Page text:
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August 10th, 2015

8 simple tips to deal with “Are we nearly there yet?”

What parent does not dread that question, when travelling on a hot sweltering day, when the kids are screaming and squabbling in the back of the car and every other comment is interjected with that question in a whining voice? That is such a button pusher for parents. 

ARE WE NEARLY THERE YET?” 

We know sticking them in front of the i-pad in the back of the car is a quick and easy fix, but there are downsides to that and it may leave us feeling a bit guilty. We then complain about them always asking for more screen time on holiday and wonder from where this habit developed? 

We think by now they SHOULD be able to recognise that Mum or Dad need a tranquil environment to drive the car and why can’t they just entertain themselves nicely and recognise that everyone is in the same position and that by now they should have learnt how to occupy themselves and not rely on us to be their entertainment director? 

Sound familiar? The reality is many children may find a long car journey boring and depending on age and stage of development their ability to entertain themselves will be limited. We do need to support them and be creative, as the more we nag and criticise and scold or tell off the worse their behaviour will become. 

Here are 8 top tips for how to have a successful long car journey:

  1. If possible, give your children a good run around before the start of the journey to expend some energy 
  1. If it’s a long journey, apportion some timings for activities, e.g. If it’s a 2 hour journey you could have ½ hour looking out of the window chatting, ½ hour of games (see below), ½ hour meal/packed lunch, ½ stories on a disc player/ipod. 
  1. Be prepared to make regular stops possibly up to every 90 minutes to 2 hours depending on the age of your children. This is recommended for drivers too. 
  1. Carry a bag of emergency supplies in your car (wipes, plastic bags, water, children’s pain relief and travel medication, emergency food etc.) 
  1. Be realistic about sleep. – Under 4’s tend to nod off quite quickly in the car whereas older children can find it difficult to sleep in the car. 
  1. Make sure the car seat or booster is relatively comfortable. Older children may like to bring along a pillow if it is appropriate.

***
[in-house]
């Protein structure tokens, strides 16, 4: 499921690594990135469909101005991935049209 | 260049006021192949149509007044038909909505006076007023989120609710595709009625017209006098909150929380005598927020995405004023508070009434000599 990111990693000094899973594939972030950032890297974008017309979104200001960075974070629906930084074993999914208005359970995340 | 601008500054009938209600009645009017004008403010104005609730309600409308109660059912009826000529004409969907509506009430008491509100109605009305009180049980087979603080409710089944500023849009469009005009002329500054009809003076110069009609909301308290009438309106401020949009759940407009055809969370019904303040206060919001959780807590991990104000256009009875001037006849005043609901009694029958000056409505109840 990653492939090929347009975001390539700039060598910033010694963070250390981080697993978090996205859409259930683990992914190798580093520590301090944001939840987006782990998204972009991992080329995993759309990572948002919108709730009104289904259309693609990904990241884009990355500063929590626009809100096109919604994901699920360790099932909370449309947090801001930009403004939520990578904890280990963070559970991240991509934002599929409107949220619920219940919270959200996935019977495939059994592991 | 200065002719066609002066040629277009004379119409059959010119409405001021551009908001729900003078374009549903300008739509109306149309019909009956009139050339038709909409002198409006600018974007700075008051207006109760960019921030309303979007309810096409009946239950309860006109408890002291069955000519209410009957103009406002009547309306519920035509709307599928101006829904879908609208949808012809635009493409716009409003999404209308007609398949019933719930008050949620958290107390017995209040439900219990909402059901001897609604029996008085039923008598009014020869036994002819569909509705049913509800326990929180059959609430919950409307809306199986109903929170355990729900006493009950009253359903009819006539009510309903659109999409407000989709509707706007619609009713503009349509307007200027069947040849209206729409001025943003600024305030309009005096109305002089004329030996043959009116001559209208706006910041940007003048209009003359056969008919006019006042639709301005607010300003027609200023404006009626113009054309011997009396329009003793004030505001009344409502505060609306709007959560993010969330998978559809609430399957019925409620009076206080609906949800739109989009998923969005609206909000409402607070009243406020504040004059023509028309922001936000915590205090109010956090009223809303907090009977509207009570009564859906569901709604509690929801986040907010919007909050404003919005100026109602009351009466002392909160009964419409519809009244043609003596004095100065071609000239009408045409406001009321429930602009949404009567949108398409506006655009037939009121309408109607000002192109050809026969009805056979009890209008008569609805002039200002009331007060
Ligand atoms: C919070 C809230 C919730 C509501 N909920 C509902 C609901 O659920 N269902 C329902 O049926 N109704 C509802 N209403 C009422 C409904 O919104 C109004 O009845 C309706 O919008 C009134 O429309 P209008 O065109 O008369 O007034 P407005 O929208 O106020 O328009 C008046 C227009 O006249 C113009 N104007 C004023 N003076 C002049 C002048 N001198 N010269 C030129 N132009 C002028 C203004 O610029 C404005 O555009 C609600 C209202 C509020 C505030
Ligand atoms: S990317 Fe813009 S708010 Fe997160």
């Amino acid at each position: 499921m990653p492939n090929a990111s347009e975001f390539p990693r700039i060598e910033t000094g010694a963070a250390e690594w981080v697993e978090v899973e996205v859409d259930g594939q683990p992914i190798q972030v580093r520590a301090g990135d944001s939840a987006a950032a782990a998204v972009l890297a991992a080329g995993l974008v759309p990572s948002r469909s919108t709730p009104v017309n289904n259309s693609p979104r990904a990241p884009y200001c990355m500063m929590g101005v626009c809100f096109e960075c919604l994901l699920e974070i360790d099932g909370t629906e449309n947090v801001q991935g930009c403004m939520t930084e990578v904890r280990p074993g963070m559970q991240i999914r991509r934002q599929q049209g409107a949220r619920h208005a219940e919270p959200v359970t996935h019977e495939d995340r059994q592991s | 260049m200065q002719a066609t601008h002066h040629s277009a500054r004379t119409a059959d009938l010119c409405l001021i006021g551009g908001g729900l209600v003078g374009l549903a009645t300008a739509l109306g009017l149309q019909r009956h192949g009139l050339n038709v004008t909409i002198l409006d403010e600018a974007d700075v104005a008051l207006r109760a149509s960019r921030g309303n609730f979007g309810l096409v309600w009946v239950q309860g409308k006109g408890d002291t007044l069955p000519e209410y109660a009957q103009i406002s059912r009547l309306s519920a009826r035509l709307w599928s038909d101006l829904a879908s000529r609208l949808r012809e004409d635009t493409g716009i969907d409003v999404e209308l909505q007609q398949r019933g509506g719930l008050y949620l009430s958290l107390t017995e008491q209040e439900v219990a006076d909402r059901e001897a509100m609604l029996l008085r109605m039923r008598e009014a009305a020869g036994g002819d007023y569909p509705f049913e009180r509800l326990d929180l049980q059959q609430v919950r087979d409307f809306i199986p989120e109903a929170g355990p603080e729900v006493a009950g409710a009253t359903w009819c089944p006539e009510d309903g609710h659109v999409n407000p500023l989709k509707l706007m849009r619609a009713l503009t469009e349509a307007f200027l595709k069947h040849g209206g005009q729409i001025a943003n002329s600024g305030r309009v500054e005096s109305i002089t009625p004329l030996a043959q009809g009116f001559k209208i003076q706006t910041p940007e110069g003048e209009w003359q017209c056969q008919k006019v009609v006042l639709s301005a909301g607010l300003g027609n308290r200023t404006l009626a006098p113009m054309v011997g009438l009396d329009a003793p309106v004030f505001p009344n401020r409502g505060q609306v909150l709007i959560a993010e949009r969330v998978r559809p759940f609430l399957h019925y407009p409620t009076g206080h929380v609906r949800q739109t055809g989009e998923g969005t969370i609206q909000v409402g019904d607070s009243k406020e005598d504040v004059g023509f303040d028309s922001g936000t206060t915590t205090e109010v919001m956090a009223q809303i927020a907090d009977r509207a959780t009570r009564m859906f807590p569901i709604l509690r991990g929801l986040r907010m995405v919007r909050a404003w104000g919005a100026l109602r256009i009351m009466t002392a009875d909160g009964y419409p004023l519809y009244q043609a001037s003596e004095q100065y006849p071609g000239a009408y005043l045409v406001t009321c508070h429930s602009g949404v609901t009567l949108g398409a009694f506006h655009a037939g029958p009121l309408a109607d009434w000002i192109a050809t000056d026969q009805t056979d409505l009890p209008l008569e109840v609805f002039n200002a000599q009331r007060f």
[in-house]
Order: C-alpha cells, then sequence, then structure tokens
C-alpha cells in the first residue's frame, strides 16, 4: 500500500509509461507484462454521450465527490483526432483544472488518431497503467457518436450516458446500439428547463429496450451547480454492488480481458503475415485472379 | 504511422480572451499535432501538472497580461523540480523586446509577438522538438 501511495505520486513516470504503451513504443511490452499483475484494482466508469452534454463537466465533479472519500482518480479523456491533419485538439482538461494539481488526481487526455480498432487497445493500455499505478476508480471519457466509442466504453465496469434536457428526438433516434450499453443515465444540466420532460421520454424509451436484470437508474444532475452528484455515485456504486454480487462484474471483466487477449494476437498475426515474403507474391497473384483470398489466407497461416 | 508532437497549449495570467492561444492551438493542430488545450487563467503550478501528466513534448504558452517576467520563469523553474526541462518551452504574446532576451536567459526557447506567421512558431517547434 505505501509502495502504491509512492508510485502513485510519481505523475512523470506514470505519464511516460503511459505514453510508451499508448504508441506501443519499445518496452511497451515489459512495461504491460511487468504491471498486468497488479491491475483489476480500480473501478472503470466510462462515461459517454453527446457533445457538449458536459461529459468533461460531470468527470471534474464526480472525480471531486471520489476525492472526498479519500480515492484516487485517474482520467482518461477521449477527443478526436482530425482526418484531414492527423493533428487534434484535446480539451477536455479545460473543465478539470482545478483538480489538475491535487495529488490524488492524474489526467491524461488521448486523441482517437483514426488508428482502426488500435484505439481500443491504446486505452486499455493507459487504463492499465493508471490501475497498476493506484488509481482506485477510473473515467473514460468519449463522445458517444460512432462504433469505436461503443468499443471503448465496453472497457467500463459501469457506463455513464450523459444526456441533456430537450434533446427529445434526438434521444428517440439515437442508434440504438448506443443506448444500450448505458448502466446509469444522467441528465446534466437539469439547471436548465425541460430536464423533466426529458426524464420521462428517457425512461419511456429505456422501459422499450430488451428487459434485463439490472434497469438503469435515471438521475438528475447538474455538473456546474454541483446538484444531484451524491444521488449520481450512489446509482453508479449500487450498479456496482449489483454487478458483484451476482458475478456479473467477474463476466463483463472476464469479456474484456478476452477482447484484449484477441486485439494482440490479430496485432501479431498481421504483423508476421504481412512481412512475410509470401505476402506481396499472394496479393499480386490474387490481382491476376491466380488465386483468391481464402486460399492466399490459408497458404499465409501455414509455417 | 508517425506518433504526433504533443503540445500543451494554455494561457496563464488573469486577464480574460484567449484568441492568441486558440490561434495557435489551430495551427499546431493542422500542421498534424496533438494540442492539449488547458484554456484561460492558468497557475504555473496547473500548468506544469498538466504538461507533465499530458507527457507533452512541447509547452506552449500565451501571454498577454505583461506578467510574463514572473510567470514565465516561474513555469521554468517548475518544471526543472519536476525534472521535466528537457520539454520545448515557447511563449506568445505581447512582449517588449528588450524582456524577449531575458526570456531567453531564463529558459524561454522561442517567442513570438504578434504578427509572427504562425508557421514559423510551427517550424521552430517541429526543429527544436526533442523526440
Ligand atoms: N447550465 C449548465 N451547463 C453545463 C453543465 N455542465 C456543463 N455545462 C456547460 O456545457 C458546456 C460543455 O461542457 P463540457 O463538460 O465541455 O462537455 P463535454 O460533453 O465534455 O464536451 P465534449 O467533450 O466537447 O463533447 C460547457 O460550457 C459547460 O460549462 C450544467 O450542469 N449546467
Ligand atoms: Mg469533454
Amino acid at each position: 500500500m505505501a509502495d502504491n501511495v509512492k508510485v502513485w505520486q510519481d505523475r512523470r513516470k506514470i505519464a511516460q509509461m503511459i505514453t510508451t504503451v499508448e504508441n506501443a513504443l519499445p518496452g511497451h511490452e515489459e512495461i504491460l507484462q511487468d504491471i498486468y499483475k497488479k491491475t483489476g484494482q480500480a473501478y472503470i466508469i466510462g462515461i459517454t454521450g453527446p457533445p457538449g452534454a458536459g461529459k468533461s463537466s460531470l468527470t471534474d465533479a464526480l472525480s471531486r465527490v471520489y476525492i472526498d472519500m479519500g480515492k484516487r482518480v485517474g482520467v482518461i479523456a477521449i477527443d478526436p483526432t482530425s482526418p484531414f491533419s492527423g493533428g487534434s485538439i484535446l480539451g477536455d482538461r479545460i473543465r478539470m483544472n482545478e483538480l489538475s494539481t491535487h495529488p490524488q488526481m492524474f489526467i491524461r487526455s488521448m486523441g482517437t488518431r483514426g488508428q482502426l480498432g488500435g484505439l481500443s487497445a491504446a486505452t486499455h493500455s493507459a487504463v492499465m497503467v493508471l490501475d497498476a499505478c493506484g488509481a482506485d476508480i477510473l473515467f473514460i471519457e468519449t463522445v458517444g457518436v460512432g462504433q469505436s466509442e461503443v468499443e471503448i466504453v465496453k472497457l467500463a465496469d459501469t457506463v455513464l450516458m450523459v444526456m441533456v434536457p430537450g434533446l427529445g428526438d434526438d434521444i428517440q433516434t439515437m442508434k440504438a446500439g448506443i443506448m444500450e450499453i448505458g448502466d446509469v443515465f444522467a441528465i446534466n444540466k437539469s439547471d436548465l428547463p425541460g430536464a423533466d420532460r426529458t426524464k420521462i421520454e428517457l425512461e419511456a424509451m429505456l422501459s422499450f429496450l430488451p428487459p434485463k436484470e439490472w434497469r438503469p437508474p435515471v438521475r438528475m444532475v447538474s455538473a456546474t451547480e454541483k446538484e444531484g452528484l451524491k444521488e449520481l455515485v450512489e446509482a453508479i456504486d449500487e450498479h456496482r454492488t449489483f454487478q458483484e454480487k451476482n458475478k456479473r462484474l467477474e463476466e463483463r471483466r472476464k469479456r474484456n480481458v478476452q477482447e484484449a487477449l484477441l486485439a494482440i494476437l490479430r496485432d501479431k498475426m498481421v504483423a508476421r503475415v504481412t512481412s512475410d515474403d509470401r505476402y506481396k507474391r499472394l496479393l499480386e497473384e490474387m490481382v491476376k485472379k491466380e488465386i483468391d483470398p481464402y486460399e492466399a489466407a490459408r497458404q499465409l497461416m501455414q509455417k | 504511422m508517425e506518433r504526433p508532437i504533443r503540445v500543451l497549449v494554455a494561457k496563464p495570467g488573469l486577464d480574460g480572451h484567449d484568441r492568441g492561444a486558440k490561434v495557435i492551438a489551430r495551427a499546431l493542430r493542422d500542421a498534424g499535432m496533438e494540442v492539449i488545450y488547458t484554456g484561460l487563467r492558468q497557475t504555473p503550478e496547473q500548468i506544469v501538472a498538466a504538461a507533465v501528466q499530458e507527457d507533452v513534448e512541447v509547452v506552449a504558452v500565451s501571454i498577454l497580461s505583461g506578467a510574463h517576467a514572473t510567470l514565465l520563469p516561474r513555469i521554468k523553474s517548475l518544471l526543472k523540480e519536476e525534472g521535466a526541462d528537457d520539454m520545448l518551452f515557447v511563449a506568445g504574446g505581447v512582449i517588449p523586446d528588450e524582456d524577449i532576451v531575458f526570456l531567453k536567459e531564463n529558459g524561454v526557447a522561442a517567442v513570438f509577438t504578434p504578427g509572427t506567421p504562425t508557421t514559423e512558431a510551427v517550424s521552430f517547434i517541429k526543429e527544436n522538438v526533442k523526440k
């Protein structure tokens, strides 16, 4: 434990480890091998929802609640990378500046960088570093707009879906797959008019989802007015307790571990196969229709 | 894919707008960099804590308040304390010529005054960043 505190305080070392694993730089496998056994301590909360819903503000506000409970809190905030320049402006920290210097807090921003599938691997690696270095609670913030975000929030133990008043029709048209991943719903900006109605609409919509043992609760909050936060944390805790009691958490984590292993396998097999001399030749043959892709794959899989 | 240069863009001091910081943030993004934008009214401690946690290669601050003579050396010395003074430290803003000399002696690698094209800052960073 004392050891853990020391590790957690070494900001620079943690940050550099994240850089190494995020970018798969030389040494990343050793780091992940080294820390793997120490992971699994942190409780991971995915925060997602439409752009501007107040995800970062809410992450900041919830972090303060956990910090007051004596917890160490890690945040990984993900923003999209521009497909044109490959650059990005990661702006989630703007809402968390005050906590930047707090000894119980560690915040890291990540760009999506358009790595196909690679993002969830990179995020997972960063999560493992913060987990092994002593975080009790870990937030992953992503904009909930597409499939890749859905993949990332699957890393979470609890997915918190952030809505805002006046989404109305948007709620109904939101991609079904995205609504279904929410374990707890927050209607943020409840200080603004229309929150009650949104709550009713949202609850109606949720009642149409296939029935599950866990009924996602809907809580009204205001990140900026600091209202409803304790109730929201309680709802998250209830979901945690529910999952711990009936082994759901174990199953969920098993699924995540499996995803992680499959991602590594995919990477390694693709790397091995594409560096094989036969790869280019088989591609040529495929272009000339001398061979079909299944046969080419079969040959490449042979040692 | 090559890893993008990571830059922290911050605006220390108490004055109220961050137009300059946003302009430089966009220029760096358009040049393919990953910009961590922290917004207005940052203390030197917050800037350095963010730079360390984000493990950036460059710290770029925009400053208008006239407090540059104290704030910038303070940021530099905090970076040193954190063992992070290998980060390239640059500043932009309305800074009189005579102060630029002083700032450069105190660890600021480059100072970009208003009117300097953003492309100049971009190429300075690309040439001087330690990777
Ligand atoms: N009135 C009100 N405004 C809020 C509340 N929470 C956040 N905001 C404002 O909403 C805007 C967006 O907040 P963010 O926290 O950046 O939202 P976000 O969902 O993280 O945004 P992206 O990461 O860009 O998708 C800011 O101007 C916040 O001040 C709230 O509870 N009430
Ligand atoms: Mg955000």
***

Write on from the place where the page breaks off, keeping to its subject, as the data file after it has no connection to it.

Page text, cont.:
1. If there is squabbling in the car and it is beginning to get to you, find a safe place and pull over. Get out of the car and take some deep breaths. 
  1. Get Creative and develop some games for the car.
  • The ‘yes and no game’ – if you say either when asked questions, you are out!
  • Take turns to tell jokes.
  • ABC spotting – take turns to name something you can see beginning with a, then b, then c etc.
  • Cricket –certain number of ‘runs’ for different things seen along the route, eg single run for a red car, four runs for an ambulance and six for a police car. If there’s a motorcycle coming the other way you’re out.
  • 20 questions.
  • Alphabet games like my grandmother went to market and bought apples, bananas and cherries etc. Or one person thinks of a name, like Annabel, and the next person has to think of a name beginning with the last letter, in this case L.
  • Make up funny or nonsensical stories. Construct a sentence each. You may need rules like ‘you can’t kill off a character introduced by another person’. (Yes, there’s a story there – a tedious one.)
  • Chocolate or cheese – each person takes turns to ask the question ‘if you had to choose between the following things, would you choose? e.g. chocolate or cheese?’
  • 1 minute game – choose a topic and talk about it for one minute.
  • Rhyming nonsense – together think of a given number of rhyming words and then make up a funny story incorporating the words e.g. ‘A goat sailed on a boat without a coat. He wanted an oat so he wrote a note…..’
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